More than 40 years after the civil rights movement made headlines, racism remains a touchy topic. People tread delicately around it, afraid to say the wrong thing. It underlies February's Black History Month; it's a hot potato in the presidential race; it's an issue in the way Modesto chooses its City Council members.
I came to the United States from Belgium in the 1970s, when Boston was desegregating; racial tensions were explosive. By the time I graduated from college in 1981, the edge had been blunted, yet race remained a taboo subject. But as a teacher in a special Boston summer program, I had to discuss the topic with my class -- and I hadn't a clue how to go about it.
My 17-year-old students were racially representative of the region -- Latino, Indian, white, black, native American. Bright, enthusiastic and curious, they tackled every topic my co-teacher and I presented. Until we hit racism and what it meant, and how to deal with it. The classroom went silent. So we asked them to write about it for the next day's class. After they left, we devised a way (we hoped) to trigger a productive discussion.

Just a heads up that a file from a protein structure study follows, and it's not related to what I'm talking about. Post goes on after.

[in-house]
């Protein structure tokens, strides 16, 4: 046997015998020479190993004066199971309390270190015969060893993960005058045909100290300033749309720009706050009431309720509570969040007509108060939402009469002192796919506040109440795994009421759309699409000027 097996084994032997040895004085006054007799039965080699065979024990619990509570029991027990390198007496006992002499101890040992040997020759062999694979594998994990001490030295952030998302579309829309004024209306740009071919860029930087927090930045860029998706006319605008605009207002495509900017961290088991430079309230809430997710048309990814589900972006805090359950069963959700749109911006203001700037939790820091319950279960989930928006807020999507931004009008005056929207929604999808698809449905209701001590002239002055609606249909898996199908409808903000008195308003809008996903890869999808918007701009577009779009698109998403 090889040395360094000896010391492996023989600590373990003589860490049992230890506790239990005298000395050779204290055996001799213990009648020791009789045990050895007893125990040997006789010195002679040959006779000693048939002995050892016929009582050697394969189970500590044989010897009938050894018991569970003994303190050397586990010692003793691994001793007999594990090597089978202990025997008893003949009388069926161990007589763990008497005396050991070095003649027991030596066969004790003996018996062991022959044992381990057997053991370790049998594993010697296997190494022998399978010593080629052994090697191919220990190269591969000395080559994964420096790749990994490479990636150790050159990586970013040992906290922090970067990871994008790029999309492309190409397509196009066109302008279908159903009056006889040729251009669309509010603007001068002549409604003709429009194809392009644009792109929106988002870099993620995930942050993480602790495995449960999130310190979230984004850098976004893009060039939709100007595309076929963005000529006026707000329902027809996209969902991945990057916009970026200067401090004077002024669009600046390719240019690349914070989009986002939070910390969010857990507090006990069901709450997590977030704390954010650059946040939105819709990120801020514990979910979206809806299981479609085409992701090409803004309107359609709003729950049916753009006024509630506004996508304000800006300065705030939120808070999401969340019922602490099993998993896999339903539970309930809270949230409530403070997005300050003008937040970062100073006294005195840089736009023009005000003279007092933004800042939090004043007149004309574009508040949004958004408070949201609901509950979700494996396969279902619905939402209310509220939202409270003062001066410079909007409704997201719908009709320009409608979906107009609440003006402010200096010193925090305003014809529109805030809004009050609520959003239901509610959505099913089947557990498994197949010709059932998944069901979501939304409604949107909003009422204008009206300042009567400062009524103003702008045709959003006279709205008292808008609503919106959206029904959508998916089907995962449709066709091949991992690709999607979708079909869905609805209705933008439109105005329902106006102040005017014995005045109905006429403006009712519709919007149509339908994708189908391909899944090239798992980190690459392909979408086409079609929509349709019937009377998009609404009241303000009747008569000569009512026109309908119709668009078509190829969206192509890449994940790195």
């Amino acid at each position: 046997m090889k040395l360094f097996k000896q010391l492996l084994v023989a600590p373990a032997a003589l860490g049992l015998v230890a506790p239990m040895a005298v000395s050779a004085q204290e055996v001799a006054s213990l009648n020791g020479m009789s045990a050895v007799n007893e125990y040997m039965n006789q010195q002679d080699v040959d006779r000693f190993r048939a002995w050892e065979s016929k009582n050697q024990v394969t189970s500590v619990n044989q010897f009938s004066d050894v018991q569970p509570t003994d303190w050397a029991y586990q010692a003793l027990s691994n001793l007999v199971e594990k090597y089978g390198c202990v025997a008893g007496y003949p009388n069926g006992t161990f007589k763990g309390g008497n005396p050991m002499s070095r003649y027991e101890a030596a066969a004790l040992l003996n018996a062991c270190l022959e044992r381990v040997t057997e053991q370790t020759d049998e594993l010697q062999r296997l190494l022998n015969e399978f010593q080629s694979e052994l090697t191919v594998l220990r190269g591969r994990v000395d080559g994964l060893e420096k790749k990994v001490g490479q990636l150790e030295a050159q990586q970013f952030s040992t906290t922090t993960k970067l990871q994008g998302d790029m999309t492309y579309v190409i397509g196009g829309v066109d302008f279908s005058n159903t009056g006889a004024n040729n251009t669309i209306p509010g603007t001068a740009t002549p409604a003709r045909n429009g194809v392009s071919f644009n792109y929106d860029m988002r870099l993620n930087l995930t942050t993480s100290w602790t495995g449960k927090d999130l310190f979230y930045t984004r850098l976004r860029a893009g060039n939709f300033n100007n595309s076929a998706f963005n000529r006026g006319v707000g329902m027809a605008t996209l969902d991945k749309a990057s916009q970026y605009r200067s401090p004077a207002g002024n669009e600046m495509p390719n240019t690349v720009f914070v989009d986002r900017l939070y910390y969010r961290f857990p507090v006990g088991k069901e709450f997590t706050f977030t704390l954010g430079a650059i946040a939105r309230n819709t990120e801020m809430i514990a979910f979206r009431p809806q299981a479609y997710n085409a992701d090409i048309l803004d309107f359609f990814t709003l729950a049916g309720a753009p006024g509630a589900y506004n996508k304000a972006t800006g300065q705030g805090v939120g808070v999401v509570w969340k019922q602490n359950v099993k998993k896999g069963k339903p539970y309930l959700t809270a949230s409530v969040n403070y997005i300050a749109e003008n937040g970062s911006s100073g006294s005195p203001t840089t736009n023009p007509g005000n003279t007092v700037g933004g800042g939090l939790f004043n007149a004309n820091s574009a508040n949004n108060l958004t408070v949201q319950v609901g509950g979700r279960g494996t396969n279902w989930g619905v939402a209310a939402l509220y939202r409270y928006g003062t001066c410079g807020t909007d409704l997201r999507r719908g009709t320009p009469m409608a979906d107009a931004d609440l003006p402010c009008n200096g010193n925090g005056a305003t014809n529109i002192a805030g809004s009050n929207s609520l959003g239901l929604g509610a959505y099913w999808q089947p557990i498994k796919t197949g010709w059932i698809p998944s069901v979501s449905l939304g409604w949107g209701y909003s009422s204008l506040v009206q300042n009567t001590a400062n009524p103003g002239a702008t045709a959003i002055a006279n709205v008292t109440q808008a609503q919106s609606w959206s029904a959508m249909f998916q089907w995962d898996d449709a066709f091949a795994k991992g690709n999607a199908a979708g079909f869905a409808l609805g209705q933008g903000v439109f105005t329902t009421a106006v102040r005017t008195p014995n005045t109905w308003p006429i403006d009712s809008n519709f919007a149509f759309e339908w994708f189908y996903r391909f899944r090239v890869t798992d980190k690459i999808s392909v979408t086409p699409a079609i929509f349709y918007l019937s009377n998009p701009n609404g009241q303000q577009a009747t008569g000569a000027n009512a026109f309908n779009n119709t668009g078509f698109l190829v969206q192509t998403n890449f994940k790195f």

When students poured in the next day, they met me swathed in pillowcases. Only a pair of green eyes stared out at them. It had the desired effect of throwing them off balance and wondering what was going to happen. My colleague opened the discussion by asking them to share what they had written. They had little to say.
Without ceremony, I stripped off the pillowcases and hopped up on a table. I was dyed bright green from head to toe. I walked around in front of their startled faces. "Well, what do you think?" I inquired. "Talk to me! Touch me! Ask me questions!"
Reactions poured out. "You have to be different with green skin." "Does being green feel different?" "What if it doesn't come off -- you'll stick out wherever you go."
And then the kids realized they were asking me what they wanted to ask the others -- but were afraid to. I remember them all staring at each other, hearing themselves. And the taboo was broken, and the questions flew, with honest answers, and surprise and laughter and even tears. For at least the semester, the barriers had been lowered, and a chance for understanding allowed.
That was nearly 30 years ago. Today, as I pass by our valley schools, I see the tapestry of colors on the playground. Children of all races romp and play. I watched three girls walking along, jabbering at each other, giggling and squealing. One was white, one brown, one black. It didn't seem to matter; they were friends -- and it gave me hope.
Racism, like all prejudice, is a learned habit. Children are not born with it. As parents, educators and adults, we all need to remember that if racism is to become a thing of our past, it is up to us to work together and weave all those colors into a unified whole -- and to promote a classroom, work environment and community in which individuals are judged for their actions, not for the color of their skin.
Newcorn is a Modesto resident. E-mail her at email@example.com.